The shock caused by the attack by former government employee Jessie Carlos on the New World Resort Casino and Hotel in Pasay City still lingered a few weeks after the tragedy that resulted in the death of at least 34 persons.
Once again, the bloody incident brought to the fore the gambling-addiction problem that has worsened due to the proliferation of casinos in the country. And the government could be partly blamed for the situation as it continues to grant licenses for casinos.
As a result, there are now more than 40 casinos operating in the country. The latest casino opened in Metro Manila is the five-hectare Okada casino, which is located at the gaming complex of Pagcor in the reclaimed area in Paranaque City. The major stockholder is Japanese billionaire Kazou Okada.
With the opening this year of the Okada casino, there are now three big-time casinos operating in the reclaimed area. The two others are the City of Dreams which is partly owned by Henry Sy’s SM Holdings, and the $1-billion Solaire Casino and Hotel which is owned by billionaire Enrique Razon.
In Manila and Pasay, there are more than a dozen casinos. These include the Networld Hotel, Hyatt Hotel and Casino, Pavilion Hotel and Casino, Pan Pacific Hotel Manila and Tropicana Casino.
In the Ilocos, there are two casinos. In Central Luzon, there are 10 casinos. In the Calabarzon Region, there are six casinos, four of which are located in Cavite. In Western Visayas, there are two casinos, and in Central Visayas, there are three casinos. Mindanao has three casinos.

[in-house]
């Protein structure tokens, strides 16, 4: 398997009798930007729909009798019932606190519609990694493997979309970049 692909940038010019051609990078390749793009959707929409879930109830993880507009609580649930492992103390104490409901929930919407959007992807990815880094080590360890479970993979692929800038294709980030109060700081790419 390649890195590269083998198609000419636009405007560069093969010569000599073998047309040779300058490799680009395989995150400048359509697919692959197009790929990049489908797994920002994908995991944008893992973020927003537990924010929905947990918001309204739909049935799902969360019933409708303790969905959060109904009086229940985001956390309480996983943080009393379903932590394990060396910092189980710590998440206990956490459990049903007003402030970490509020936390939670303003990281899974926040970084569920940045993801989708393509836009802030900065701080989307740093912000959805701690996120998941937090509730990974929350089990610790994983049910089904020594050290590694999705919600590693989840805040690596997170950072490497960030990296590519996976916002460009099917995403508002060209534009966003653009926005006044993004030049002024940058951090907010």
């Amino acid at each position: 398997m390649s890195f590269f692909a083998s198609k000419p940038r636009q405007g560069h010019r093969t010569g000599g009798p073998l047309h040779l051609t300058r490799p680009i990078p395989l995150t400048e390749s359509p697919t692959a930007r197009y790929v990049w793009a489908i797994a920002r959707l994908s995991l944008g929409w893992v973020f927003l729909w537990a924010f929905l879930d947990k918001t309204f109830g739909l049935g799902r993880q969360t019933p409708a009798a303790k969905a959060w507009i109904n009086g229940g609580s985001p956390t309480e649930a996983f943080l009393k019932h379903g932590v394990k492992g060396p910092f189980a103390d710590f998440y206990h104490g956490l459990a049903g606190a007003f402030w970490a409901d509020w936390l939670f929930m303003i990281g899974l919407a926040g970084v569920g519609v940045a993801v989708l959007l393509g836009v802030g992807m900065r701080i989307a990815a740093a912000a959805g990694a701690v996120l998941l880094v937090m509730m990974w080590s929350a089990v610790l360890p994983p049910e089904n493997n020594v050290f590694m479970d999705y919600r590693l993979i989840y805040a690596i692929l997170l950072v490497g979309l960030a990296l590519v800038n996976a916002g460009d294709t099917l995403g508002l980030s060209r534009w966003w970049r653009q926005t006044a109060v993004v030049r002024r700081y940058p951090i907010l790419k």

An end to casino operations was a campaign launched long time ago by Lingayen-Dagupan Archbishop Emeritus Oscar Cruz who said that eliminating gambling activities need not be abrupt.
Cruz said, “Gambling is just like drugs. You need more and more drugs the moment you begin taking drugs. The same is true with gambling. The moment you start, the more money you need for gaming. It’s addictive.”
He cited the case of former government employee Carlos, who carried out the attack at Resorts World Manila. Carlos reportedly had P4 million in debt due to his gambling addiction.
From our standpoint, we see that casino operations generate big incomes for the government which uses the money for its charity activities.
This benefit, however, is insignificant compared to the huge social cost of casino operations. We share Bishop Cruz’s observation that it is about time to close casinos in many areas.
The operation of the remaining casinos should be strictly regulated by allowing only moneyed people to enter these establishments.
The “instant millionaire” mentality is what causes poor people to gamble in the casino. But the truth of the matter is that only about 10 percent of gamblers hit the million jackpot. Most casino players are losers.